Perspective: The Future Of Entertainment In Six To Ten Minute Chunks (SXSW19, Day 1)

  • An hour of commercial television is exactly 42:30. How much are we compromising our stories, making them shorter or longer than they need to be, to meet an arbitrary, predefined time frame that’s been set by the broadcasters rather than by filmmakers?
  • Traditionally, books were written in chapters of 20–40 pages. The theory was that people read a page a minute, and after half an hour, most people’s eyes got tired and needed a break. Da Vinci Code author Dan Brown broke up his 400+ page book into chapters of around five pages each, declaring that ‘people didn’t have as many 30 minute windows to read as they used to’. It seemed to work out OK for him.
  • While Netflix is huge, the majority of viewing (at least by ‘attractive audience bases’) is done on TV sets between the hours of 7pm and 7am. That leaves 12 hours a day of (largely busted up) time slots for people to consume purpose built content on the go.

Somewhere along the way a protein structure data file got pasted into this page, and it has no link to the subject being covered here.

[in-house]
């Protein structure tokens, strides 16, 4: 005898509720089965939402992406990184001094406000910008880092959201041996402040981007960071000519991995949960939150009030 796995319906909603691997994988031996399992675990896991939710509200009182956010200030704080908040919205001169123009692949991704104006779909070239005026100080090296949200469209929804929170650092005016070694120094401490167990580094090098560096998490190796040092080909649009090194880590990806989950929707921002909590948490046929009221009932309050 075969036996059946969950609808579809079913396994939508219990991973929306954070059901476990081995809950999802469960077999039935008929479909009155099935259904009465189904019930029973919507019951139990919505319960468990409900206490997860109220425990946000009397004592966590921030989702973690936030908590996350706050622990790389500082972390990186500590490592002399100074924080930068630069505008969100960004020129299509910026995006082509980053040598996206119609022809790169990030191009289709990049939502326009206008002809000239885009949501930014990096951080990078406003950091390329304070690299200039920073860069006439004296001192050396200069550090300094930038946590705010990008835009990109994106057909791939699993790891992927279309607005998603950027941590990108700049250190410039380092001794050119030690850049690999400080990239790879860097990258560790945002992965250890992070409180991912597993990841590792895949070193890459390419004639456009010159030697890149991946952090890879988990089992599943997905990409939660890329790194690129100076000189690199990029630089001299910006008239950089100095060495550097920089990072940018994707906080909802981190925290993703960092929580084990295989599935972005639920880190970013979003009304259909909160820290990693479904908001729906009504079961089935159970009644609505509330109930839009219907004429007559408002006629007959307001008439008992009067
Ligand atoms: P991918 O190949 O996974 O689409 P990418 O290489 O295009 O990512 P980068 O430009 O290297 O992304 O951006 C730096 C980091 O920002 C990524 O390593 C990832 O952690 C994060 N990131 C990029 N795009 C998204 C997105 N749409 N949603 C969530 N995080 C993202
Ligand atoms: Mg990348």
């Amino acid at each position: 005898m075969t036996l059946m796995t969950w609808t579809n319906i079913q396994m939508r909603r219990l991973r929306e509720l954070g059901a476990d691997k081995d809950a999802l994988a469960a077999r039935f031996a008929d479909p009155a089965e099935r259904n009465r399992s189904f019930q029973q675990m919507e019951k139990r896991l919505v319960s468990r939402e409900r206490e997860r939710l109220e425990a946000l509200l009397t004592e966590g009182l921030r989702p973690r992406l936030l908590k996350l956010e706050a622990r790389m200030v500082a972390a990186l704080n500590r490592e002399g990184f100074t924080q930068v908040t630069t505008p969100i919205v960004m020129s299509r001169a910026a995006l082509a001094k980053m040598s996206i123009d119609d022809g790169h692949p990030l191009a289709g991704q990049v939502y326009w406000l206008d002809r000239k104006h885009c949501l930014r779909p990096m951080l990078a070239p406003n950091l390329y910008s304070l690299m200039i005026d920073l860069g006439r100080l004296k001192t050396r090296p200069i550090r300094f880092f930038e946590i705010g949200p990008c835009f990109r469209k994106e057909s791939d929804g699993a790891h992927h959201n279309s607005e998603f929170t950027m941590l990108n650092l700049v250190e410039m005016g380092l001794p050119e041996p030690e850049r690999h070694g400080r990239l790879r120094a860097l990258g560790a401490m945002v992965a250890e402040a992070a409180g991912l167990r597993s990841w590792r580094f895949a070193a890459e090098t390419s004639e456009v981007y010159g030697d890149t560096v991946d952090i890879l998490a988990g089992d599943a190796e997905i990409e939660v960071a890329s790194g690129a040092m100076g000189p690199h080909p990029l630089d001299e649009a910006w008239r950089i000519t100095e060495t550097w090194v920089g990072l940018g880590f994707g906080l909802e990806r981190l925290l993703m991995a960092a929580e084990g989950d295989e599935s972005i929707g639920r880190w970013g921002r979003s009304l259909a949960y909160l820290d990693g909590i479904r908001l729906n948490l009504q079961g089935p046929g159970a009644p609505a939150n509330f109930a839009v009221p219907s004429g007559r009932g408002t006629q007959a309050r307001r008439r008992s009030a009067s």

• When it comes to quality content production for mobile, we ain’t seen nothing yet. The most polished creators on YouTube are spending around $3,000 a minute producing their content. Quibi are giving guys like Steven Spielberg $100,000 a minute to play with. Buckle up!
  • The guys spoke at length about making information and entertainment as convenient as Spotify has made music. Seven years ago, all music was freely accessible, but not convenient to access. Spotify changed all that. Today, they posit, all information and entertainment is freely accessible, just not convenient to access in the way and manner we want it to be. Enter Quibi.
  • Content in the works includes the day’s news in 6.5 minutes (produced in conjunction with the BBC UK, which, according to their research, is the most trusted news source for millennials), 6 minutes of daily music news (all in one place), the best of last night’s late shows (monologues, skits, interviews) and a new take on sports highlights.



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